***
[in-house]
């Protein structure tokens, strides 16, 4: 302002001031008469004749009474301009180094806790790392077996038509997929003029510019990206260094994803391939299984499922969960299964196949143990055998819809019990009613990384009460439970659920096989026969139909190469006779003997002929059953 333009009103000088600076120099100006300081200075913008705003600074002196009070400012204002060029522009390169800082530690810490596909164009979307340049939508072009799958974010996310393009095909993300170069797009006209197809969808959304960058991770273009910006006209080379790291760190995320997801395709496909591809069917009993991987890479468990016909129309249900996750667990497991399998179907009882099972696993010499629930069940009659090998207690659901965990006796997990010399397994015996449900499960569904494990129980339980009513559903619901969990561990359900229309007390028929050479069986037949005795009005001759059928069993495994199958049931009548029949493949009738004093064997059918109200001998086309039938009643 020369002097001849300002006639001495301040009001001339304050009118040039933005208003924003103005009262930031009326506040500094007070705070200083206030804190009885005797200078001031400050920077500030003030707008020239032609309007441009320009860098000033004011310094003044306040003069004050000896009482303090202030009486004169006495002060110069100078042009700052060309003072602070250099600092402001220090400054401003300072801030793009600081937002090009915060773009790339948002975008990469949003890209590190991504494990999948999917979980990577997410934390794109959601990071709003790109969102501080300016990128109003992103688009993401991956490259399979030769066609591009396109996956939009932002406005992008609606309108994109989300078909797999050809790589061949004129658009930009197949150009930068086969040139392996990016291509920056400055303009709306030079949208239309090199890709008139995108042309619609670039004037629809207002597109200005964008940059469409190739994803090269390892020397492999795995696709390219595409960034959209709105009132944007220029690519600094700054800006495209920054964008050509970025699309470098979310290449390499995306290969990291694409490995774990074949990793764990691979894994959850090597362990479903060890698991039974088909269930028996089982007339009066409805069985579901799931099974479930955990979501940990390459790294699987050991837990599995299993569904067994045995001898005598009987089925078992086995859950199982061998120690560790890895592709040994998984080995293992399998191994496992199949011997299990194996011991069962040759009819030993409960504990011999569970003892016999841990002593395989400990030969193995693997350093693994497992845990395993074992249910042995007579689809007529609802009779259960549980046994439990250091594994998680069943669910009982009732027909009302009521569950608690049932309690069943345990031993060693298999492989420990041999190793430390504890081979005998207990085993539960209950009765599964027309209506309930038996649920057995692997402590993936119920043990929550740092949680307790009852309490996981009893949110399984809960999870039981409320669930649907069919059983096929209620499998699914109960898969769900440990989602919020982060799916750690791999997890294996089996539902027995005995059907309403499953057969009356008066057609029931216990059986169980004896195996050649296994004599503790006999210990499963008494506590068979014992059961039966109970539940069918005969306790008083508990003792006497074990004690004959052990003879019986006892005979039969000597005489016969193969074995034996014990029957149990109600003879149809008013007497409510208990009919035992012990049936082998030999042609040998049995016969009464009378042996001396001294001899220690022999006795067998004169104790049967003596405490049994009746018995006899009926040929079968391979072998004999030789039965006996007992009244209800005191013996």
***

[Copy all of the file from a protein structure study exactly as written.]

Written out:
[in-house]
């Protein structure tokens, strides 16, 4: 302002001031008469004749009474301009180094806790790392077996038509997929003029510019990206260094994803391939299984499922969960299964196949143990055998819809019990009613990384009460439970659920096989026969139909190469006779003997002929059953 333009009103000088600076120099100006300081200075913008705003600074002196009070400012204002060029522009390169800082530690810490596909164009979307340049939508072009799958974010996310393009095909993300170069797009006209197809969808959304960058991770273009910006006209080379790291760190995320997801395709496909591809069917009993991987890479468990016909129309249900996750667990497991399998179907009882099972696993010499629930069940009659090998207690659901965990006796997990010399397994015996449900499960569904494990129980339980009513559903619901969990561990359900229309007390028929050479069986037949005795009005001759059928069993495994199958049931009548029949493949009738004093064997059918109200001998086309039938009643 020369002097001849300002006639001495301040009001001339304050009118040039933005208003924003103005009262930031009326506040500094007070705070200083206030804190009885005797200078001031400050920077500030003030707008020239032609309007441009320009860098000033004011310094003044306040003069004050000896009482303090202030009486004169006495002060110069100078042009700052060309003072602070250099600092402001220090400054401003300072801030793009600081937002090009915060773009790339948002975008990469949003890209590190991504494990999948999917979980990577997410934390794109959601990071709003790109969102501080300016990128109003992103688009993401991956490259399979030769066609591009396109996956939009932002406005992008609606309108994109989300078909797999050809790589061949004129658009930009197949150009930068086969040139392996990016291509920056400055303009709306030079949208239309090199890709008139995108042309619609670039004037629809207002597109200005964008940059469409190739994803090269390892020397492999795995696709390219595409960034959209709105009132944007220029690519600094700054800006495209920054964008050509970025699309470098979310290449390499995306290969990291694409490995774990074949990793764990691979894994959850090597362990479903060890698991039974088909269930028996089982007339009066409805069985579901799931099974479930955990979501940990390459790294699987050991837990599995299993569904067994045995001898005598009987089925078992086995859950199982061998120690560790890895592709040994998984080995293992399998191994496992199949011997299990194996011991069962040759009819030993409960504990011999569970003892016999841990002593395989400990030969193995693997350093693994497992845990395993074992249910042995007579689809007529609802009779259960549980046994439990250091594994998680069943669910009982009732027909009302009521569950608690049932309690069943345990031993060693298999492989420990041999190793430390504890081979005998207990085993539960209950009765599964027309209506309930038996649920057995692997402590993936119920043990929550740092949680307790009852309490996981009893949110399984809960999870039981409320669930649907069919059983096929209620499998699914109960898969769900440990989602919020982060799916750690791999997890294996089996539902027995005995059907309403499953057969009356008066057609029931216990059986169980004896195996050649296994004599503790006999210990499963008494506590068979014992059961039966109970539940069918005969306790008083508990003792006497074990004690004959052990003879019986006892005979039969000597005489016969193969074995034996014990029957149990109600003879149809008013007497409510208990009919035992012990049936082998030999042609040998049995016969009464009378042996001396001294001899220690022999006795067998004169104790049967003596405490049994009746018995006899009926040929079968391979072998004999030789039965006996007992009244209800005191013996």